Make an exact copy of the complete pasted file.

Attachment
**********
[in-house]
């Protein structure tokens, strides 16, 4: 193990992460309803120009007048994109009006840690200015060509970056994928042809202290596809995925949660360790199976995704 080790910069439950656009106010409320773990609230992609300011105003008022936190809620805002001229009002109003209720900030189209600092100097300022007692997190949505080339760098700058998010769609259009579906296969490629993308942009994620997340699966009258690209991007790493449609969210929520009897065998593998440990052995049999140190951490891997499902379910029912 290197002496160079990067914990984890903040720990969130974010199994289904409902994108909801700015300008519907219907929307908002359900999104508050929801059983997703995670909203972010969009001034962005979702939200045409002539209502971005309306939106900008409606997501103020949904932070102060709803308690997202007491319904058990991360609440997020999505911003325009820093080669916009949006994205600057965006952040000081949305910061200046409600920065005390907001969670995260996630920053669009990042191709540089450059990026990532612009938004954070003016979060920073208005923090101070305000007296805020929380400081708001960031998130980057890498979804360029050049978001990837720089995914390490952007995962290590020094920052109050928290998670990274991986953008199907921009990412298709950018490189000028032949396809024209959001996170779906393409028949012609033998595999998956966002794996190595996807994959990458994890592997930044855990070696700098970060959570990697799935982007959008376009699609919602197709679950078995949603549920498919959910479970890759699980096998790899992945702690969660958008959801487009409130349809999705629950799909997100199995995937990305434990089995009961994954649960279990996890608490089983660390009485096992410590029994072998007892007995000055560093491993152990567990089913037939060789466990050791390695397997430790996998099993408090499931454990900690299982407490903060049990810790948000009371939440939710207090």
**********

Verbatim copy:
[in-house]
């Protein structure tokens, strides 16, 4: 193990992460309803120009007048994109009006840690200015060509970056994928042809202290596809995925949660360790199976995704 080790910069439950656009106010409320773990609230992609300011105003008022936190809620805002001229009002109003209720900030189209600092100097300022007692997190949505080339760098700058998010769609259009579906296969490629993308942009994620997340699966009258690209991007790493449609969210929520009897065998593998440990052995049999140190951490891997499902379910029912 290197002496160079990067914990984890903040720990969130974010199994289904409902994108909801700015300008519907219907929307908002359900999104508050929801059983997703995670909203972010969009001034962005979702939200045409002539209502971005309306939106900008409606997501103020949904932070102060709803308690997202007491319904058990991360609440997020999505911003325009820093080669916009949006994205600057965006952040000081949305910061200046409600920065005390907001969670995260996630920053669009990042191709540089450059990026990532612009938004954070003016979060920073208005923090101070305000007296805020929380400081708001960031998130980057890498979804360029050049978001990837720089995914390490952007995962290590020094920052109050928290998670990274991986953008199907921009990412298709950018490189000028032949396809024209959001996170779906393409028949012609033998595999998956966002794996190595996807994959990458994890592997930044855990070696700098970060959570990697799935982007959008376009699609919602197709679950078995949603549920498919959910479970890759699980096998790899992945702690969660958008959801487009409130349809999705629950799909997100199995995937990305434990089995009961994954649960279990996890608490089983660390009485096992410590029994072998007892007995000055560093491993152990567990089913037939060789466990050791390695397997430790996998099993408090499931454990900690299982407490903060049990810790948000009371939440939710207090």